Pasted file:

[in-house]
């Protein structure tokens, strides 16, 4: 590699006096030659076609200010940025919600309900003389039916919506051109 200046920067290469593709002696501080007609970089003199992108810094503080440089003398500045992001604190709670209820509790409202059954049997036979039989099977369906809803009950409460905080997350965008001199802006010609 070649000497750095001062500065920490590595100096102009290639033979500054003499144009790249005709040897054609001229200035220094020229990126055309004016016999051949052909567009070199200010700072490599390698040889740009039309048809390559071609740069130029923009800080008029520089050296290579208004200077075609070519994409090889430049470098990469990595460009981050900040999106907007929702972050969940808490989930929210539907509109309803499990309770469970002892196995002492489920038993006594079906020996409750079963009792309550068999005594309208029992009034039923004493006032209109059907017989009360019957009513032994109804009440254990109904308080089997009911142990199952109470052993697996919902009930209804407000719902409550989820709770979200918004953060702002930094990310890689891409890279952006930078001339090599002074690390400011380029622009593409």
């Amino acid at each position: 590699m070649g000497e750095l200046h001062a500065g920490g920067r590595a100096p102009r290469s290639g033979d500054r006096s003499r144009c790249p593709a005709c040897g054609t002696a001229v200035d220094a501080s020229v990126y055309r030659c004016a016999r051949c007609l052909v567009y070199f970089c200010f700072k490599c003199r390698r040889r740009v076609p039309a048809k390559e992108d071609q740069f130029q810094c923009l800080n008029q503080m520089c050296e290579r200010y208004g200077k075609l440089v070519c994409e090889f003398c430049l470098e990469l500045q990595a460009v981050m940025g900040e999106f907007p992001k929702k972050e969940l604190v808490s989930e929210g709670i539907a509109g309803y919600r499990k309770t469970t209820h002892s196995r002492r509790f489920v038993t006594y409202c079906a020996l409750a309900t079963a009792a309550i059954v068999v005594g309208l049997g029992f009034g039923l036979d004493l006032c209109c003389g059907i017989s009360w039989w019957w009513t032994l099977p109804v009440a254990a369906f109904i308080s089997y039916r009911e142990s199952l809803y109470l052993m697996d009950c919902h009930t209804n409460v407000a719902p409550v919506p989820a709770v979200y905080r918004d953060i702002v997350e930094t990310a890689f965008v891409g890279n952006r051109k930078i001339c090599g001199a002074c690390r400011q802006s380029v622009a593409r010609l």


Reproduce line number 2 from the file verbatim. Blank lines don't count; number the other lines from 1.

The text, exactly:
């Protein structure tokens, strides 16, 4: 590699006096030659076609200010940025919600309900003389039916919506051109 200046920067290469593709002696501080007609970089003199992108810094503080440089003398500045992001604190709670209820509790409202059954049997036979039989099977369906809803009950409460905080997350965008001199802006010609 070649000497750095001062500065920490590595100096102009290639033979500054003499144009790249005709040897054609001229200035220094020229990126055309004016016999051949052909567009070199200010700072490599390698040889740009039309048809390559071609740069130029923009800080008029520089050296290579208004200077075609070519994409090889430049470098990469990595460009981050900040999106907007929702972050969940808490989930929210539907509109309803499990309770469970002892196995002492489920038993006594079906020996409750079963009792309550068999005594309208029992009034039923004493006032209109059907017989009360019957009513032994109804009440254990109904308080089997009911142990199952109470052993697996919902009930209804407000719902409550989820709770979200918004953060702002930094990310890689891409890279952006930078001339090599002074690390400011380029622009593409």